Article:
“One night I was sitting outside in the darkness. I was thinking about home, my girlfriend, and why I had volunteered. I asked myself why people had to live like this. Whose fault was it? Why did God permit it? “Then I heard someone in the darkness. It was José Santos, the schoolteacher and the father of the family that I lived with. He sat down next to me, tilted his chair back against the wall, and stared up at the sky. “After a minute, he broken the silence, saying, ‘Isn’t it great!’ “I questioned what he said, and he repeated, ‘Isn’t it great—all that God has given us!’ His eyes were still staring up at the sky. “I tilted my head and looked up. I hadn’t noticed that the sky was lit up with millions of stars. “It was spectacular. The two of us just sat there looking up at the stars. It was an experience I will never forget.
“The next morning I got up early to bathe. Walking through the woods to the river where we washed, I stopped to look around. Everything was green. The only sounds were those of birds and running water. “Then I remembered what Jose had said: ‘Isn’t it great—all that God has given us!’ At that moment I felt great. Everything fell into place. “Never before had I felt so thankful for all that God had given me. Never before had I felt so loved. “As we vaccinated the villagers that day, I had such a big smile on my face that my cheeks actually hurt toward the end of the afternoon.’’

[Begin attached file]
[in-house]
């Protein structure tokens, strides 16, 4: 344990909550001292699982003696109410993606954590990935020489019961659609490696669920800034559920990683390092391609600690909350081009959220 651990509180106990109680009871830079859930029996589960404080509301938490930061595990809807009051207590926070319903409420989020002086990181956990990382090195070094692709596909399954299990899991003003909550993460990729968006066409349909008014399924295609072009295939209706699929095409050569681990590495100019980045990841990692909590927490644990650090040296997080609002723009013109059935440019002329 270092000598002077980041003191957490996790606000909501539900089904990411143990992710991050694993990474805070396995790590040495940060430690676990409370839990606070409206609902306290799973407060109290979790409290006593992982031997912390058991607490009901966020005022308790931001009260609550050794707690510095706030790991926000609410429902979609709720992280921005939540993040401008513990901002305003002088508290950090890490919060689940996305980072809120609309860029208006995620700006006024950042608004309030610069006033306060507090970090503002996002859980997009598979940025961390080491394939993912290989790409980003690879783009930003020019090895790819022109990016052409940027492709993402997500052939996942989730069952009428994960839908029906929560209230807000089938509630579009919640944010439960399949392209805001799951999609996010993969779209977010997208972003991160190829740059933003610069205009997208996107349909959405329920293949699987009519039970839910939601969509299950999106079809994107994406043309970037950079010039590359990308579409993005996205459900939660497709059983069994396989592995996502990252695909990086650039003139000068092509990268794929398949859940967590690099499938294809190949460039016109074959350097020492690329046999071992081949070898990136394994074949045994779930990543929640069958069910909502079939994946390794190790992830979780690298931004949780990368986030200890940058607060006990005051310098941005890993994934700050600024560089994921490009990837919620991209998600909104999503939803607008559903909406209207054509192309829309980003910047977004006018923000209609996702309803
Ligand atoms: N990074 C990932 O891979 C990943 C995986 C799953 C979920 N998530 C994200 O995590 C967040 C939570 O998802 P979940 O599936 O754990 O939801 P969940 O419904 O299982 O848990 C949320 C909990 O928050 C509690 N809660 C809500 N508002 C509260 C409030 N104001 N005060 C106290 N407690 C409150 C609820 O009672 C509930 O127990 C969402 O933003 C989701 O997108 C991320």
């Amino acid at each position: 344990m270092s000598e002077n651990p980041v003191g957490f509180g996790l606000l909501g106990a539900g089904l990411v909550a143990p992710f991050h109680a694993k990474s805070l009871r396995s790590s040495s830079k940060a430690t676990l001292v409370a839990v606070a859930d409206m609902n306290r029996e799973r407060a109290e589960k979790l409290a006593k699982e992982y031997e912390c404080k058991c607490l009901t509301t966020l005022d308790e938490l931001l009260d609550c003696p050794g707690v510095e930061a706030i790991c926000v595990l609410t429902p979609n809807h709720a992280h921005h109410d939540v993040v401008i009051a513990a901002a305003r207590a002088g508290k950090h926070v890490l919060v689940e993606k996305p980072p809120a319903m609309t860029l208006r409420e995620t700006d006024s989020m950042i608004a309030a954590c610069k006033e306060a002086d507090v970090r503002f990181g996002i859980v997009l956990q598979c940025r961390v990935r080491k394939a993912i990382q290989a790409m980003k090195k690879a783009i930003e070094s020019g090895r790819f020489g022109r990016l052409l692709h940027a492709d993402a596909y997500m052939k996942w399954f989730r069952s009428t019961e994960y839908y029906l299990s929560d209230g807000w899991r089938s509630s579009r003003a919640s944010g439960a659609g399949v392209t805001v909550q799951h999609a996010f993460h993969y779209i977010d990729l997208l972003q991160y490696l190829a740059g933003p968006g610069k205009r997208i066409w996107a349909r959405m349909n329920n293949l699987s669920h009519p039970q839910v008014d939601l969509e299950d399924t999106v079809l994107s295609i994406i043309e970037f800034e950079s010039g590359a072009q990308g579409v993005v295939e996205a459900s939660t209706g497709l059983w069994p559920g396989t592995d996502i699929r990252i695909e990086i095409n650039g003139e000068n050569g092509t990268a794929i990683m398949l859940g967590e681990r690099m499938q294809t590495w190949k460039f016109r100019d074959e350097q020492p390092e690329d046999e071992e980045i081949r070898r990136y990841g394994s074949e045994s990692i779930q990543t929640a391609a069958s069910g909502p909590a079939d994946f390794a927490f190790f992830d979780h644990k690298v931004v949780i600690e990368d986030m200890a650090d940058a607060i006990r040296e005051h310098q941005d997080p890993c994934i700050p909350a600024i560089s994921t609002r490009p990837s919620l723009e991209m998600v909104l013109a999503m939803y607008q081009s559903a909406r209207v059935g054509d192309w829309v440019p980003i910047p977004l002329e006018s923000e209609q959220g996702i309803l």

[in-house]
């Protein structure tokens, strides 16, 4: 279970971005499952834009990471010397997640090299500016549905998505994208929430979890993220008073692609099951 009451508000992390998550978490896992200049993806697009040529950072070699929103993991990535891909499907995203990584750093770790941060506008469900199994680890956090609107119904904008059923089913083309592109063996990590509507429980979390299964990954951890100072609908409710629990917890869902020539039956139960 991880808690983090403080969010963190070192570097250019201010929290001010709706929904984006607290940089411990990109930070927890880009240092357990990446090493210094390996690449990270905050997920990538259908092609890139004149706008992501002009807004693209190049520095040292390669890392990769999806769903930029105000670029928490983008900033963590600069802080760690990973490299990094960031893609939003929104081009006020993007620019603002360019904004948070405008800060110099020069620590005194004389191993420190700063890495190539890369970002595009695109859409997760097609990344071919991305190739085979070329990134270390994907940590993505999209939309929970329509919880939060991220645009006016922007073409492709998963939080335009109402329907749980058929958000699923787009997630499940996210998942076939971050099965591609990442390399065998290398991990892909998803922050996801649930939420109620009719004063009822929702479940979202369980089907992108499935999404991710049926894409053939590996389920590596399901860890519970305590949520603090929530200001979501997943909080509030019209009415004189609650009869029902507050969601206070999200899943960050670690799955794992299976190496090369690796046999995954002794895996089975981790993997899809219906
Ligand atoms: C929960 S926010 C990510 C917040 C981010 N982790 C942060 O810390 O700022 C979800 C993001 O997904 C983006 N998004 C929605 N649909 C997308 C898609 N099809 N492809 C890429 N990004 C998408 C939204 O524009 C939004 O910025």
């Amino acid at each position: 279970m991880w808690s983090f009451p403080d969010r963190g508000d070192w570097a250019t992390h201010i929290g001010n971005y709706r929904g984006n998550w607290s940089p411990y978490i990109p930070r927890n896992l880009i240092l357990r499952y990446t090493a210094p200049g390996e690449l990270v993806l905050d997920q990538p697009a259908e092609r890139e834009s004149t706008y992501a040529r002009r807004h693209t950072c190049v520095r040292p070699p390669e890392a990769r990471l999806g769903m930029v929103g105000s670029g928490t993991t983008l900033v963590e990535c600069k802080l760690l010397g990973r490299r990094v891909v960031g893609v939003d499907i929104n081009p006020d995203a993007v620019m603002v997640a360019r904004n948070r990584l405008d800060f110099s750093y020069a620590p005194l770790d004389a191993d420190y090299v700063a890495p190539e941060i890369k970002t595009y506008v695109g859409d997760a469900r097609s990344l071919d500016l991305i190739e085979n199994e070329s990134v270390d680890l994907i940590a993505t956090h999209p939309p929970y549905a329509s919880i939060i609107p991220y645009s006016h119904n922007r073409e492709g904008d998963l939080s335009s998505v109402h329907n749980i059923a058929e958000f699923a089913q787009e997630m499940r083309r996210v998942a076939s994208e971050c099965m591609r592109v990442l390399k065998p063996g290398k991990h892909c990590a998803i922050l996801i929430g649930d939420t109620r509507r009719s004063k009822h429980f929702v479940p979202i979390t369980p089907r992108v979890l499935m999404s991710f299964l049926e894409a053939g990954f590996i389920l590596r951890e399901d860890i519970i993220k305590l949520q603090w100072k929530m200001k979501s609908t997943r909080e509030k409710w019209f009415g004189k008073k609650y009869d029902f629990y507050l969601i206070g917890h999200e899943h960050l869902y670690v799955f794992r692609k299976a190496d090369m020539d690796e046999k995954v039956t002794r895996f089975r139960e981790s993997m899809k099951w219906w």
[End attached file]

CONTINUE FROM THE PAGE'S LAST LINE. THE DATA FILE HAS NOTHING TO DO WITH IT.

I like that story. It makes two important points. First, it recalls the two groups of people whom Jesus talks about in today’s gospel: those who are grateful for God’s gifts to them and those who are not. Second, the story illustrates the point that if children grow up to be ungrateful, it’s probably because they were never taught to be grateful. The high school student in the story became grateful because José Santos taught him to be grateful.